Though not particularly prevalent in northern Japan and around Honshu, the south western island of Kyushu embraces the nose to tail ethos of consuming animals and has restaurants dedicated to beef and pork offal, or horumon, which you would be remiss not to visit if an opportunity arises. To most westerners, the term offal conjures up thoughts of tough, gamey, questionable tubes hidden amongst favourable cuts of meat, perhaps encased within a pastry crust, or smothered in so much gravy that you can’t distinguish what you’re eating. This is not the case with Japanese offal however- nearly always coming from prime wagyu cows, the organs have a rich beefy flavour, a tender bite and a slight underlying sweetness, and are generally served up in one of two popular ways: horumon-yaki, where delicate cuts of heart, diaphragm, stomach and cheek are grilled quickly over a charcoal brazier before being plunged into a dipping sauce and eaten scaldingly hot, or as the Fukuokan speciality, motsunabe.
Motsunabe is the soul food of the Hakata district- diners huddle around a hotpot perched on a portable gas stove, the pan containing a mound of peppery white cabbage, a lightly sweetened soy based stock, short lengths of pungent garlic chives and the star of the show, beef small intestines. The offal itself has a meltingly soft consistency, a pleasingly fatty bite and a rich, almost buttery flavour which pairs wonderfully with the vegetables and the ubiquitous cubes of tofu that you couldn’t have a nabe without. After the chunks of vegetable, meat and tofu have been greedily picked from the pot and eaten, the heat is turned up beneath the broth and fresh ramen noodles are added to the boiling liquid, cooking in a matter of minutes, soaking up the meaty flavours of the motsunabe and thickening the sauce. For me, this shime or ‘finishing course’ is the most anticipated part of the meal, an extra chance to savour the essence of the nabe and a final slurp of starchy noodles cooked in the fortified broth.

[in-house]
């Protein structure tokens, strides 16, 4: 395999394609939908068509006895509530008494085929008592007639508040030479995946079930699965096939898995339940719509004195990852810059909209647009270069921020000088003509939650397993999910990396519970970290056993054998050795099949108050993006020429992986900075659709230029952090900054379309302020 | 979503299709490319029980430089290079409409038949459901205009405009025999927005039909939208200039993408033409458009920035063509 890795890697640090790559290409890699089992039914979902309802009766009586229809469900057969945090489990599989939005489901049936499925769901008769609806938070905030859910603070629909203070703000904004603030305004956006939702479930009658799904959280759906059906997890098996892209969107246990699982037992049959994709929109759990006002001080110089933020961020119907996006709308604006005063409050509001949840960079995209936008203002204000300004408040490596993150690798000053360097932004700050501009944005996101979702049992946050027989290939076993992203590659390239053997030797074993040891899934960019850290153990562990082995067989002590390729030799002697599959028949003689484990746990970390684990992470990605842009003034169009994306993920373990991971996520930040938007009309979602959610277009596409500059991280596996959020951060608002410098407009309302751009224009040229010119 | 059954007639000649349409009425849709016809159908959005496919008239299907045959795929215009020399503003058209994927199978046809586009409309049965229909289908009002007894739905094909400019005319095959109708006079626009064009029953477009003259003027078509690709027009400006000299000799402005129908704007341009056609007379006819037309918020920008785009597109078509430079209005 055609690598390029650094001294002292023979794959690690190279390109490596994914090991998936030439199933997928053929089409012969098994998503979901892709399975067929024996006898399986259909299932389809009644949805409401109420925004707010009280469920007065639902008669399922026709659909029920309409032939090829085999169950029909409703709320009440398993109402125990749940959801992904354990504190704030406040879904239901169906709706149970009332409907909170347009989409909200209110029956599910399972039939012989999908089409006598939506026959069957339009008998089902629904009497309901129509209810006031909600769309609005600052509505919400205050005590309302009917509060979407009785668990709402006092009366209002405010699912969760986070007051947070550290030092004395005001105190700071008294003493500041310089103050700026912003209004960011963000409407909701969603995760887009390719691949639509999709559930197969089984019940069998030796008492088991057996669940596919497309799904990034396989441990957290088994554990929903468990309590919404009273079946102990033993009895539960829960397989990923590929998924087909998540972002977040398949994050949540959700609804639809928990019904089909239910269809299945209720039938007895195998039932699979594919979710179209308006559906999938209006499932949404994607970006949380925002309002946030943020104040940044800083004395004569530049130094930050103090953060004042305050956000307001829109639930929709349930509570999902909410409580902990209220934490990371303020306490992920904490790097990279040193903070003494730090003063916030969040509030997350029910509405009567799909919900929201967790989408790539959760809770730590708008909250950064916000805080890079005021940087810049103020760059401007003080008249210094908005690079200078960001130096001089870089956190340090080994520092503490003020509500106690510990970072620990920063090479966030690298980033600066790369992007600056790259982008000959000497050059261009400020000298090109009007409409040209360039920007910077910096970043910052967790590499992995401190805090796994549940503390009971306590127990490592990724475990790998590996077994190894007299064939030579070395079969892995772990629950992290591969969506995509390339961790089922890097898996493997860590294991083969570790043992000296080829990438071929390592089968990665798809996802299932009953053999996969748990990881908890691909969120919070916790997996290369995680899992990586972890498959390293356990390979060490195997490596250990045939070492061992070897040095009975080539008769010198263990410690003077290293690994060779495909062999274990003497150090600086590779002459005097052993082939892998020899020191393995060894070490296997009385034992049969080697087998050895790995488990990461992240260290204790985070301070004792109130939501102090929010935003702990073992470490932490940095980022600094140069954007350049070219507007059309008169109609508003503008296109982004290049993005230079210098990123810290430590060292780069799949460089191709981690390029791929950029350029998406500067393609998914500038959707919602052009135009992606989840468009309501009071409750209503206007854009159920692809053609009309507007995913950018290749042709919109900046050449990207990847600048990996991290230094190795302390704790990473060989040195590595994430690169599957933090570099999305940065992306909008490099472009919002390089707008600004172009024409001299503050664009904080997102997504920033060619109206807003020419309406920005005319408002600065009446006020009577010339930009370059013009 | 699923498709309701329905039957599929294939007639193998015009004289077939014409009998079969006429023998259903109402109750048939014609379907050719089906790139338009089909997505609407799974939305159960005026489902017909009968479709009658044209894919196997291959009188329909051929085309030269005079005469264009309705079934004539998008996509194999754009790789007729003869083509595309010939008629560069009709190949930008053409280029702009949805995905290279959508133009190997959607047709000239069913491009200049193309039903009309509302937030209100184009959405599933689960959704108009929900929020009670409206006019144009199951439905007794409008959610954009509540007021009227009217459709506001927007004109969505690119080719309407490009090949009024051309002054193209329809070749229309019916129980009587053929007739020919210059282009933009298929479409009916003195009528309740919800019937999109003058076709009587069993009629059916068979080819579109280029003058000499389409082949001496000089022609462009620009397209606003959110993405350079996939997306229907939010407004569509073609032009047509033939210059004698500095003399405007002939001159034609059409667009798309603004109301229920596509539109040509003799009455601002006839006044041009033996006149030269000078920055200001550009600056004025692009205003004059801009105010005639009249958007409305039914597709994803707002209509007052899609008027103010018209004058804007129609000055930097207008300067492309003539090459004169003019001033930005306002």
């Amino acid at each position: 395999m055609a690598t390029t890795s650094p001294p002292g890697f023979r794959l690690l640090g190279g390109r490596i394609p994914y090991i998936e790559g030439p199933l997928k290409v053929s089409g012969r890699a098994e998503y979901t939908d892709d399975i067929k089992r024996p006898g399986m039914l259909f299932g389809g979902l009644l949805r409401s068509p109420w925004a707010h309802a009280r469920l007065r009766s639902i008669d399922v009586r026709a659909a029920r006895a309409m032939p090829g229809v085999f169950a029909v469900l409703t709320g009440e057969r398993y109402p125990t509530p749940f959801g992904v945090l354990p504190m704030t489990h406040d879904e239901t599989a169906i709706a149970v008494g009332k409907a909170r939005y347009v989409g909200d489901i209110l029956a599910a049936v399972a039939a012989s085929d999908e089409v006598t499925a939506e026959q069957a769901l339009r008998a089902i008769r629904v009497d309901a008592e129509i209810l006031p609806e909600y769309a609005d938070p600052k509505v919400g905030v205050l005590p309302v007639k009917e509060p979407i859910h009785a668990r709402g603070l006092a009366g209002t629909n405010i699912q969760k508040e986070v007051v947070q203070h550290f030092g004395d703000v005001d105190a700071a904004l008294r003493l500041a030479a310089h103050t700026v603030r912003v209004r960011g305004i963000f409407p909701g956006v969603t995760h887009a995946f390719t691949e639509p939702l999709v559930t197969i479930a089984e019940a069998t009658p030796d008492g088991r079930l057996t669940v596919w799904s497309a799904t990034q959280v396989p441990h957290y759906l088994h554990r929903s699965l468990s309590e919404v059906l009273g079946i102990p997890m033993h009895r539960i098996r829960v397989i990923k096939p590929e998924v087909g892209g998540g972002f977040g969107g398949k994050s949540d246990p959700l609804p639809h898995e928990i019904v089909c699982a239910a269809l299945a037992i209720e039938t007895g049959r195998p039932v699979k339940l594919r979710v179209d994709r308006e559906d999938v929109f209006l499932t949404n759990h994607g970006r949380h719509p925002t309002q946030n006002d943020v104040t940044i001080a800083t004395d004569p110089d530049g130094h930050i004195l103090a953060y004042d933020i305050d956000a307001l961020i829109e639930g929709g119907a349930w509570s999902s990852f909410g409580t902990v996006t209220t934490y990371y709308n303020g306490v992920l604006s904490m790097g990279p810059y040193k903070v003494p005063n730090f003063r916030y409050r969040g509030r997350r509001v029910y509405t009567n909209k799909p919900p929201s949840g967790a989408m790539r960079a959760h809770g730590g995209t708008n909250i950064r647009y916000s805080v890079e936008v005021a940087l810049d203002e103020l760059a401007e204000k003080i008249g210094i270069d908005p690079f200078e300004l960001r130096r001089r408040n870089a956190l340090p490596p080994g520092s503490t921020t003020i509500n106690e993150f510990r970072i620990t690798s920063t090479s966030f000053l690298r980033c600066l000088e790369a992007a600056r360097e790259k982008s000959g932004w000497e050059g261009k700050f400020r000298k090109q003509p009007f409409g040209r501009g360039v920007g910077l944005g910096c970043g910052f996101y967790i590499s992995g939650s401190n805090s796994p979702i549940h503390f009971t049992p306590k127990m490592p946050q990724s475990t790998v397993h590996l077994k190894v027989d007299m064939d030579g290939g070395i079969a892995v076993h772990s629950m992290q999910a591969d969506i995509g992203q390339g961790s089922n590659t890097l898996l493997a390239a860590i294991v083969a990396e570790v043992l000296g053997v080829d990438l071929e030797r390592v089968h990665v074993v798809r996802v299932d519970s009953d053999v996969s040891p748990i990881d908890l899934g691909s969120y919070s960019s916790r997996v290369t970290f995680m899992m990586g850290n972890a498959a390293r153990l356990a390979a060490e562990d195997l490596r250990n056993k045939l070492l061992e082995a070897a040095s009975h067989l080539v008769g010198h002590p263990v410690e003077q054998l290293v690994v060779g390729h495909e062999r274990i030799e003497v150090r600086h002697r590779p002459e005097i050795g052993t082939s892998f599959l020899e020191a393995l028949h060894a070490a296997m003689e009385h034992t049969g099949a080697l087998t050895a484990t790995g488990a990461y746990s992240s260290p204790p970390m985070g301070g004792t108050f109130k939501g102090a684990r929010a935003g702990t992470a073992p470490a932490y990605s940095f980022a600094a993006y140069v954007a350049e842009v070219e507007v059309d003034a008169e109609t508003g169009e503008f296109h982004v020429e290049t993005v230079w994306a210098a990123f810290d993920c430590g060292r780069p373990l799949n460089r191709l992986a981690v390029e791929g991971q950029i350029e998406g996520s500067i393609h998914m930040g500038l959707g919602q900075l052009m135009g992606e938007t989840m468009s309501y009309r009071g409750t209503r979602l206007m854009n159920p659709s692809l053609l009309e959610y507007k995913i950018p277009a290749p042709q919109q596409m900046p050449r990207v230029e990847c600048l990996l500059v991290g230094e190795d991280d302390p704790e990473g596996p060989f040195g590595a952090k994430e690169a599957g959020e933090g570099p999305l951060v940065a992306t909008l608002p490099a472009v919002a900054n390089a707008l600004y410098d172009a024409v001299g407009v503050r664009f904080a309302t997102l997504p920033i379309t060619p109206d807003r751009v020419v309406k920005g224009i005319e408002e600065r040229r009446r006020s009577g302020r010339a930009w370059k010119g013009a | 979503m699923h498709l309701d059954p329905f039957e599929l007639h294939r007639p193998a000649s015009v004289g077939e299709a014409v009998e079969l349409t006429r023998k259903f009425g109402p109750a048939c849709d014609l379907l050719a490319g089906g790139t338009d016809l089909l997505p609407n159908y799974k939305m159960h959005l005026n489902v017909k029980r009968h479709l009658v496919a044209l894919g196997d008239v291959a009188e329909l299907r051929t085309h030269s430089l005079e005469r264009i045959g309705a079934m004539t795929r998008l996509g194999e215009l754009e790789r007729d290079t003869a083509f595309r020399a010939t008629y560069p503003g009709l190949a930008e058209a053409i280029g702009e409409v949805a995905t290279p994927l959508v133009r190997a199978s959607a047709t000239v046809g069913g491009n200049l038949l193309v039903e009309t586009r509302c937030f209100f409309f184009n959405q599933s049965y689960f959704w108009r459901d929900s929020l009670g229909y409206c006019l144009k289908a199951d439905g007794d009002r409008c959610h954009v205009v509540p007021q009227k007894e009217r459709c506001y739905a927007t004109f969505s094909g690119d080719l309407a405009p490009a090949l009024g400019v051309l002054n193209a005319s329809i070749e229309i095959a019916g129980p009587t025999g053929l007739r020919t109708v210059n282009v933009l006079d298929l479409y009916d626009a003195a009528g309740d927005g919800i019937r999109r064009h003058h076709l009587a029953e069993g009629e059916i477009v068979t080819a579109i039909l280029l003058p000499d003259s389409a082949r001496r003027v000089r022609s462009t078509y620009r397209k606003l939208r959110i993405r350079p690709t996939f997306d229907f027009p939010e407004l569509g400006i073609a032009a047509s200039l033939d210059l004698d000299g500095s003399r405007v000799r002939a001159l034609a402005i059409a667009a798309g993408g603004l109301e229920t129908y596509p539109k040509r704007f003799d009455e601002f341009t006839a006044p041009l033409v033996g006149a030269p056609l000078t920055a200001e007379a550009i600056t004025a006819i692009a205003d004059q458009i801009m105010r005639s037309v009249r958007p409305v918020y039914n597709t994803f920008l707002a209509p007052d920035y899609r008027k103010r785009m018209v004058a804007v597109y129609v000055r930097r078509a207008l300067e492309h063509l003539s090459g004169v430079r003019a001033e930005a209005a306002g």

For the most authentic motsunabe at home, cooking the dish on a camping stove at the dining table is preferable, allowing diners to pluck morsels from the trembling liquid at various stages of tenderness and to breath in the wafts of steam that make hotpot dining so much fun.